“True attacks are realised only with many coordinated pieces and rarely with one or two.” Andre Philidor
I’ve had problems as Black against the Kings Indian Attack. I’ve tended to get overly concerned with White’s Kingside attack and her h pawn advance. As a result, I’ve often, as in this game, played f5 – which is either too early or unnecessary. Having gone through this game with Nigel I think(!) I will feel less concerned about the h pawn advance in future. The variation Nigel gives at move 10 was particularly interesting to me. In it Black focuses on advancing his pawns on the Queenside and while White gets his pawn to h6 Black maintains control of the dark squares around his King.
“The centre is the Balkans of the chessboard; fighting may at any time break out there” – Aron Nimzowitsch
I seem to keep making mistakes playing the French. The crucial pawn lever is c5 and Black has to play it in a timely manner. In this game it was important to play 6…c5. Instead I got a very cramped position with a very troublesome light squared bishop. However, Nigel thought I defended well and was able to take advantage of White’s blunder on move 23.
In my lesson today we looked at a QGD game I played against David Buckley.
I was concerned about White playing 11. Ne4 instead of 11.O-O. Nigel suggested the Cambridge Springs as a possibility to consider in future.
Here is a video clip by Andrew Martin on the Cambridge Springs covering some tactical ideas in a game by Gurevich.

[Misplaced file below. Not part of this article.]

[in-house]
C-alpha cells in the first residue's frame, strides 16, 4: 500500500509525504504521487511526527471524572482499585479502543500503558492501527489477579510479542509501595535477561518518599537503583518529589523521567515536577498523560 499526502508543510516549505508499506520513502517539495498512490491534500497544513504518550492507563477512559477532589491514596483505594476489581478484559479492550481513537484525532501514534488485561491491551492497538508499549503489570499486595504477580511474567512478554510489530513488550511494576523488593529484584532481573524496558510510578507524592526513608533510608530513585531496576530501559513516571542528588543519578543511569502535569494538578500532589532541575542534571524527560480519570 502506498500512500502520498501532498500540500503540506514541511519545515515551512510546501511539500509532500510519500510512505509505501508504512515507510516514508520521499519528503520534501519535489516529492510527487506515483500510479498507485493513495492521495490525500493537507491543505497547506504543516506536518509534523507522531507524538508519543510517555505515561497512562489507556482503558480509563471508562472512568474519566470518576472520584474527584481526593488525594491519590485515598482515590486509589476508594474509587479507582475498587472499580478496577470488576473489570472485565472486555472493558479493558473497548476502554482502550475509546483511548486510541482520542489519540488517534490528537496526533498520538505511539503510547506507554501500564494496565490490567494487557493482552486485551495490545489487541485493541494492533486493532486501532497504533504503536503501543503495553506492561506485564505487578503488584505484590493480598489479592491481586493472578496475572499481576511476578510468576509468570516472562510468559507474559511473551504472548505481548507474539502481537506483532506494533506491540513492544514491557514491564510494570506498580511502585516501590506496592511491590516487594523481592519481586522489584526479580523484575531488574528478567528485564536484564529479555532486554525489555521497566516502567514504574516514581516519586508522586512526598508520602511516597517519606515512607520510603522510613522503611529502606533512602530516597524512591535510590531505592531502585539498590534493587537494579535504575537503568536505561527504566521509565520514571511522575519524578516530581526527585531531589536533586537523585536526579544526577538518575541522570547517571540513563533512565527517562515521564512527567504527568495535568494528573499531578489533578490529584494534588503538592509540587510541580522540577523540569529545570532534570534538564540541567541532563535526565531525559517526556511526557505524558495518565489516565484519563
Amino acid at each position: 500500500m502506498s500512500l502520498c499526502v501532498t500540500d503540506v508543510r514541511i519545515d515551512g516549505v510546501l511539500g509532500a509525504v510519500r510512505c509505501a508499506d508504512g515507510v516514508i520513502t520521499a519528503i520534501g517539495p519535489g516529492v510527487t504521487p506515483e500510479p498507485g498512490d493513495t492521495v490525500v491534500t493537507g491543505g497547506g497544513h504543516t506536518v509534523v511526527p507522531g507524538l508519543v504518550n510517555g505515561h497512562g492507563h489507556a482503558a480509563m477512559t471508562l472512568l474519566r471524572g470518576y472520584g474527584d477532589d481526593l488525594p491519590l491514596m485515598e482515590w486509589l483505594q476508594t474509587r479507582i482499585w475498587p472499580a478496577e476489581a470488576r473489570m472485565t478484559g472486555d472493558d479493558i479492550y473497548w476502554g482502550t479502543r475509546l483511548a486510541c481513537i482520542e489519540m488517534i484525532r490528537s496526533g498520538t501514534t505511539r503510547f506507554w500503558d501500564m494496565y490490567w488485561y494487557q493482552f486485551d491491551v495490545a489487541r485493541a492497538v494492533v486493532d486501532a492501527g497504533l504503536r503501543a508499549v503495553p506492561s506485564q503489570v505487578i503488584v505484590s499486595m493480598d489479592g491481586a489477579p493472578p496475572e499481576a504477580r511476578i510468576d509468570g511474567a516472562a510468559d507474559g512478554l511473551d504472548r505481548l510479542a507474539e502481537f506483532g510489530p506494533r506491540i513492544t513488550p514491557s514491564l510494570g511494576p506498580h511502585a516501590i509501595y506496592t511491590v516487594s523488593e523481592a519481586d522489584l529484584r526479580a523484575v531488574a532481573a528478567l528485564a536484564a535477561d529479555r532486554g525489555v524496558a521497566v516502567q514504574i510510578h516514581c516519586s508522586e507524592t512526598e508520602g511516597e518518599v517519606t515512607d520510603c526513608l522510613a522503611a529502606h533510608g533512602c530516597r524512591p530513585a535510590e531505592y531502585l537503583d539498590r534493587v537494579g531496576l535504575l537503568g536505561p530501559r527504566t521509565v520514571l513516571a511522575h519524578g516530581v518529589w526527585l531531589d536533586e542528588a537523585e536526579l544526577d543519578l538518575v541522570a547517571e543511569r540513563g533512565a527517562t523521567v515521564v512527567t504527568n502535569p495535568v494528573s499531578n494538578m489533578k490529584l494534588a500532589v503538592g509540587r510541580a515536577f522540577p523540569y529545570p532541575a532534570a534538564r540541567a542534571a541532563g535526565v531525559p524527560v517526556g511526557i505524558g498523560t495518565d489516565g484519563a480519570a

Happy New Year.
The Woodhouse Cup is a Yorkshire inter city competition running from September to April. I’ve played for a couple of years and until Black’s excellent 33…g5 I thought I was going to win this game.
I had played fairly well to gain an exchange advantage. However, I having done so I should have reset my attitude and just played slowly for another advantage. Instead I tried to force things. My big error was with 22. Rh4. which with hindsight looks just plain wrong. I had some convoluted reasoning involving the Black Knight, playing f4 and getting my bishop on the long diagonal which don’t convince in the cold light of day. I didn’t consider 23…f5.
A cautionary tale about keeping things simple.
“Nature does not hurry, yet everything is accomplished” – Lao Tzu
“Life is really simple, but we insist on making it complicated” – Confucius